honored by awards from the Ford Foundation, Guggenheim Foundation,
National Institute of Arts and Letters, and the National Endowment for
the Arts. In 2006, he received the Composer of the Year Award from the
Classical Recording Foundation, resulting in the funding for an
all-Wernick CD on the Bridge label to be released in 2008, and
featuring performances by David Starobin, William Purvis, the Juilliard
String Quartet and the Colorado Quartet.
Mr. Wernick became renowned as a teacher during his tenure at the
University of Pennsylvania, where he taught from 1968 until his
retirement in 1996, and was Magnin Professor of Humanities. He has
composed numerous solo, chamber, and orchestral works, vocal, choral
and band compositions, as well as a large body of music for theater,
films, ballet and television. He has been commissioned by some of the
world’s leading performers and ensembles, including the Philadelphia
Orchestra, National Symphony Orchestra, the American Composers
Orchestra, the Juilliard String Quartet and the Emerson String Quartet.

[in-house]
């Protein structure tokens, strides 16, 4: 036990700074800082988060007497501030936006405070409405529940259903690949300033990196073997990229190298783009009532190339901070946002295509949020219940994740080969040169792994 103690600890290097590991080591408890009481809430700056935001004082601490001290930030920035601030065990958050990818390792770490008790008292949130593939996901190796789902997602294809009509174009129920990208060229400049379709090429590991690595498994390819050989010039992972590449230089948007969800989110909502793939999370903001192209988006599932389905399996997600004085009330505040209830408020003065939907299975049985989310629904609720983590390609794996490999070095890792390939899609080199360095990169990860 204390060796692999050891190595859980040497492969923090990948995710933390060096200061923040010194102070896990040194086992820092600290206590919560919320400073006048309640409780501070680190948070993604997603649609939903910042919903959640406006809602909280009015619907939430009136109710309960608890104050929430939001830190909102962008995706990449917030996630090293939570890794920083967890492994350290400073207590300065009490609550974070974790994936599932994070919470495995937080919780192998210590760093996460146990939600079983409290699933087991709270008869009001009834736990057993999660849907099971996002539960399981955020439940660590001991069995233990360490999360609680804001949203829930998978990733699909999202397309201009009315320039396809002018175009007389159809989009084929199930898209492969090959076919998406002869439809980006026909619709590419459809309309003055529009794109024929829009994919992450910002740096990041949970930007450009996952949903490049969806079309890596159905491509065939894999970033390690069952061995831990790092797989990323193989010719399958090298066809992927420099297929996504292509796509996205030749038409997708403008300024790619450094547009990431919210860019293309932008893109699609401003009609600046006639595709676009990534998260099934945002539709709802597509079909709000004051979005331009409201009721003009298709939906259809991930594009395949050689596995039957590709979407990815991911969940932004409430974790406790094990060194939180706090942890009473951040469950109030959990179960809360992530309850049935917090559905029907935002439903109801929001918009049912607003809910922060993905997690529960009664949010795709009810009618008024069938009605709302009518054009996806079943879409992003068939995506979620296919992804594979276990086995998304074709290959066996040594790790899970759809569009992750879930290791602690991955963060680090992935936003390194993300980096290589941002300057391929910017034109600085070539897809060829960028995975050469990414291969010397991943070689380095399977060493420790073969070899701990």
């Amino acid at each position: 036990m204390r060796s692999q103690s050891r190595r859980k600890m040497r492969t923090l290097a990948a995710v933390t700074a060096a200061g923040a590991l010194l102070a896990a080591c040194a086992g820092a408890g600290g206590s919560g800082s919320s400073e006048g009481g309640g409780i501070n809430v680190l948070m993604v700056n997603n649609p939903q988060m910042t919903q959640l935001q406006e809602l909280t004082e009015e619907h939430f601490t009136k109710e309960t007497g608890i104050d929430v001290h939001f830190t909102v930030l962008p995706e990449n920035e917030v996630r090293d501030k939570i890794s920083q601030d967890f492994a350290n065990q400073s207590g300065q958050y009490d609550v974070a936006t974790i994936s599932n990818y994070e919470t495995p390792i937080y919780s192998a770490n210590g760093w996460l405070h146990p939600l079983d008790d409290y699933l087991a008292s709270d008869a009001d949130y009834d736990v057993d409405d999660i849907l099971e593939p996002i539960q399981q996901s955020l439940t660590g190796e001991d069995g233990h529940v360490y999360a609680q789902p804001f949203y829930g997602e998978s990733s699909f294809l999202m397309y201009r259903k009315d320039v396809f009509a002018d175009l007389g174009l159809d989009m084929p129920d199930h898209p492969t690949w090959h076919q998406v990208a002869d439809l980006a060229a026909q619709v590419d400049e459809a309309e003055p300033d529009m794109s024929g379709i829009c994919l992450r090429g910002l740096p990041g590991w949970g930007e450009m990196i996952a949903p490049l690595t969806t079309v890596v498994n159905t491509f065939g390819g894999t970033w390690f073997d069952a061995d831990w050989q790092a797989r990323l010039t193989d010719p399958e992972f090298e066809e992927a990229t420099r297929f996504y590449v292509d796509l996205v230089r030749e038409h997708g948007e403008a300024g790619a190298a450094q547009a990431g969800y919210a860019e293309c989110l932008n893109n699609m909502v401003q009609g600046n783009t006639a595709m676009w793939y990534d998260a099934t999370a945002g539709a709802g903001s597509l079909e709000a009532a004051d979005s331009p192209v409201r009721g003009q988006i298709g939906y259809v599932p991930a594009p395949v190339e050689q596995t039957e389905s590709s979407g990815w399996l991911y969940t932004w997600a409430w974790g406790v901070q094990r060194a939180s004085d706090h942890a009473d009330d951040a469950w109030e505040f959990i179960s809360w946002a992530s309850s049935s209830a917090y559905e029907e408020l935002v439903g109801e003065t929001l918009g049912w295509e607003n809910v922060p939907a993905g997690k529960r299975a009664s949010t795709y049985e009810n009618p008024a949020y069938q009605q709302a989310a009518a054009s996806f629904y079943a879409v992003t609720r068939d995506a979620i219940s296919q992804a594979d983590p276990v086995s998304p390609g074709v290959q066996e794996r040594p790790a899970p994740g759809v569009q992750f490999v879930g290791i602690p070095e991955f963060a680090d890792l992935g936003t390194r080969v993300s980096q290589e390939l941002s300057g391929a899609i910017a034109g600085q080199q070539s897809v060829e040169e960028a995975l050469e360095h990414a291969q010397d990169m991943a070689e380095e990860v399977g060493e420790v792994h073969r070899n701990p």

From 1983 to 1989, he served as the Philadelphia Orchestra's Consultant
for Contemporary Music, and from 1989 to 1993, served as Special
Consultant to Music Director Riccardo Muti.
© 1993 Bruce Duffie
This interview was recorded on the telephone on December 27,
1993. Portions were used (along with recordings) on WNIB in 1994
and 1999, and on WNUR in 2009. The
transcription was made and posted on this
website in 2009.
To see a full list (with links) of interviews which have been
transcribed and posted on this website, click here.
broadcaster Bruce Duffie was with WNIB, Classical 97 in Chicago
from 1975 until its final moment as a classical station in February of
2001. His interviews have also appeared in various magazines and
journals since 1980, and he now continues his broadcast series on WNUR-FM,
as well as on Contemporary Classical Internet Radio.
You are invited to visit his website
for more information about his work, including selected transcripts of
other interviews, plus a full list of his guests. He would also
to call your attention to the photos and information about his
grandfather, who was a pioneer in the automotive field more than a
century ago. You may also send him E-Mail
with comments, questions and suggestions.